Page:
All of the above repressions and the Western great powers’ surrender of Central and Eastern Europe to Nazi Germany left the Ukrainian question unresolved at the onset of the Second World War. Consequently, the Ukrainian question was ruthlessly manipulated by Nazi Germany and the Soviet Union. In the final result, Stalin overdid Hitler in playing the Ukrainian card. Through his victory in World War II and annexation of most of the Ukrainian ethnic territories, he brutally settled the Ukrainian question as an issue of geopolitics until independent Ukraine re-emerged with the collapse of the Communist regimes in Eastern Europe and the USSR.

          There is a striking gap between the importance of the Ukrainian question in the interwar period on the one hand, and the scarcity of adequate academic attention to it on the other. Ukraine’s history during that period has been insufficiently researched, particularly in the context of European politics of the time. Although some subjects such as the situation of Soviet Ukraine, Poland’s policy toward Ukraine and Ukrainians, and German-Ukrainian relations have a considerable scholarly literature, much more remains to be investigated. The historiography of the Ukrainian question is rife with myths regarding Ukrainian internal politics and political thought as well as various states’ policies vis-à-vis Ukrainians and Ukraine. Important archival collections have not attracted sufficient scholarly attention, while documents that have been studied have been interpreted in accordance with generally accepted paradigms that frequently distort historical reality. Memoirs, diaries, and personal papers still remain unpublished, often in private collections,

          With a view to overcoming these lacunae, historians Mirosław Czech, Ola Hnatiuk, and Yaroslav Hrytsak have initiated a long-term project on Ukraine in interwar Europe, consisting of a research program and a publication series, with the aim of stimulating a re-evaluation of the Ukrainian question. The main objective of the publication series is to make a wider source base available for studying the mostly neglected international dimension of the Ukrainian question during the years 1921–39. The goal of the research program is the development of new approaches to Ukraine’s political history during those years by placing it in the context of European history.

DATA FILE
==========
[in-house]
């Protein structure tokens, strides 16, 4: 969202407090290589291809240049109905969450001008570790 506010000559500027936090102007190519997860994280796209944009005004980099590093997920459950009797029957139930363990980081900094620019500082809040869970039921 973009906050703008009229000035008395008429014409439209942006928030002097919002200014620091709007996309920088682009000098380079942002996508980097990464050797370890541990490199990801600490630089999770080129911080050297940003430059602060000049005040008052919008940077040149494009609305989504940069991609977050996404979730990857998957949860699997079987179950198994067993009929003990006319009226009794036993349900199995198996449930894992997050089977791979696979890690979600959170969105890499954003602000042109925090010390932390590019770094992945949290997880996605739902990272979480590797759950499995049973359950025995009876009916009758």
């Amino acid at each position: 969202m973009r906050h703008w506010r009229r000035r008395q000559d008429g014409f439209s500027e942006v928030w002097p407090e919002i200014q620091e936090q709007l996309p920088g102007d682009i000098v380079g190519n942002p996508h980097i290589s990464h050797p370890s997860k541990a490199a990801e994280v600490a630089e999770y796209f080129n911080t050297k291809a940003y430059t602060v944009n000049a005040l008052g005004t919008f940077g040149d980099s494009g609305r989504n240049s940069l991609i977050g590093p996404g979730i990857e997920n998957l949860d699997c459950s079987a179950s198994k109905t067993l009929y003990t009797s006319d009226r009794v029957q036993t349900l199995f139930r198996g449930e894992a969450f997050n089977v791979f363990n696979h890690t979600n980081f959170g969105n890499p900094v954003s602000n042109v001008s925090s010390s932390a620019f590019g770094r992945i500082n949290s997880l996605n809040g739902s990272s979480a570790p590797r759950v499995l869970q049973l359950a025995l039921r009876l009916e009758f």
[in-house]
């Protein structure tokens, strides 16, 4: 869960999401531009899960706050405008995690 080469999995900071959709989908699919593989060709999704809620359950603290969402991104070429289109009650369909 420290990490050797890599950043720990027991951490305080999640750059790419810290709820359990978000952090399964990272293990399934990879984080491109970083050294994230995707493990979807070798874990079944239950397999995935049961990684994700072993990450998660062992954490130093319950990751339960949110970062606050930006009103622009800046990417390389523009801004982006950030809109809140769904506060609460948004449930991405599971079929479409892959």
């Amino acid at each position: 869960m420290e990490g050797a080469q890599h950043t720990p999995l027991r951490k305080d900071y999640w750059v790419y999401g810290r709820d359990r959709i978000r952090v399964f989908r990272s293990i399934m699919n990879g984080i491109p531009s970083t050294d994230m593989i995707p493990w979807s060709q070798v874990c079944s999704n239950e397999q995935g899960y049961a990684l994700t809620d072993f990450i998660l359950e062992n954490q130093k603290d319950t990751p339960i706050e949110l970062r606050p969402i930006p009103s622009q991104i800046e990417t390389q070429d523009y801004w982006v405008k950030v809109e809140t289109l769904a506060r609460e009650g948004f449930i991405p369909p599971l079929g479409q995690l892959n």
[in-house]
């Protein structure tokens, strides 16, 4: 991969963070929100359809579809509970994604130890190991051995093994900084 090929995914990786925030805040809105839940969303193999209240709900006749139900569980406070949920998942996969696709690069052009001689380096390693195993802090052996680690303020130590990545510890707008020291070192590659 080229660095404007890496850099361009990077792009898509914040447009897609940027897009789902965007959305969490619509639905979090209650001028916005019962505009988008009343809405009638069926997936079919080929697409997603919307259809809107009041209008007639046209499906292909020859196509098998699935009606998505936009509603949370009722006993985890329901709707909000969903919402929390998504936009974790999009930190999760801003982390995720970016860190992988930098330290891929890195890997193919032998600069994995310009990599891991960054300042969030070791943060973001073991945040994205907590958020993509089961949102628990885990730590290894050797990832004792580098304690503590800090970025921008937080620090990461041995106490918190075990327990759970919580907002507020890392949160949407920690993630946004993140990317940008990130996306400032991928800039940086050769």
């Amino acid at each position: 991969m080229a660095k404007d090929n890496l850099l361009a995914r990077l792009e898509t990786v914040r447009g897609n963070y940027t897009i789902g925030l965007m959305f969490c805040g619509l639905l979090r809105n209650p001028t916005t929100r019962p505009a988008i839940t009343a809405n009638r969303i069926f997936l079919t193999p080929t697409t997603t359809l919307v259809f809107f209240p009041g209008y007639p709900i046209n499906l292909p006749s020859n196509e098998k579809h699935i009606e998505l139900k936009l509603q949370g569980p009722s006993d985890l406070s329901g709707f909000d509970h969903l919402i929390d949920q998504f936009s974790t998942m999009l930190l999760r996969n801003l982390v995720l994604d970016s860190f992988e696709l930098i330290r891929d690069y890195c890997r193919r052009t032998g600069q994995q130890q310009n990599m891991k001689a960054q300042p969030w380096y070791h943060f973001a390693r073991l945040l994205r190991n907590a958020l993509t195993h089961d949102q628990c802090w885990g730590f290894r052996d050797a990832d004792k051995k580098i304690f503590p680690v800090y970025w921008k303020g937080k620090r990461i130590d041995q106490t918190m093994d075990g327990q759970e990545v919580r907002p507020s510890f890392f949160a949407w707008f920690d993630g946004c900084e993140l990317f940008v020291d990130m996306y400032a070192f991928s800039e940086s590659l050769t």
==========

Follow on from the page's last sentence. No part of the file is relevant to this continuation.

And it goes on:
The project was launched in 2017. Both the publication series and the research project are components of the Ukraine in Interwar Europe scholarly program headed by Ola Hnatiuk at the Ukrainian Catholic University in Lviv. The project is supported by the Petro Jacyk Program for the Study of Modern Ukrainian History and Society at the Canadian Institute of Ukrainian Studies of the University of Alberta, in collaboration with the journal Ukraїna Moderna. Its academic board has included such internationally renowned scholars as Andrea Graziosi, Mark von Hagen (1954–2019), Ola Hnatiuk (chief scholarly editor), Yaroslav Hrytsak (director), Oleh Pavlyshyn, Serhii Plokhy, Frank Sysyn, Yuri Shapoval, Oleksandr Zaitsev, and Leonid Zashkilniak. Mirosław Czech is the program co-ordinator.

          Every volume in the publication series contains extensive annotations and a comprehensive introduction. Several volumes have been published since 2017: documents about Oleksandr Shumsky, edited by Yuri Shapoval; the works and political essays of Olgerd Bochkovsky in three volumes (four books), edited by Mirosław Czech and Ola Hnatiuk; the first volume of documents on the Polish anti-Ukrainian Pacification campaign in interwar Poland, edited by Roman Wysocki; the first volume of documents on Carpatho-Ukraine, edited by Oleksandr Pahyria; and a Ukrainian translation of Ruben Fahn’s history of Jewish national autonomy in the Western Ukrainian People’s Republic, edited by Oleh Pavlyshyn. All of the volumes are distributed by CIUS Press,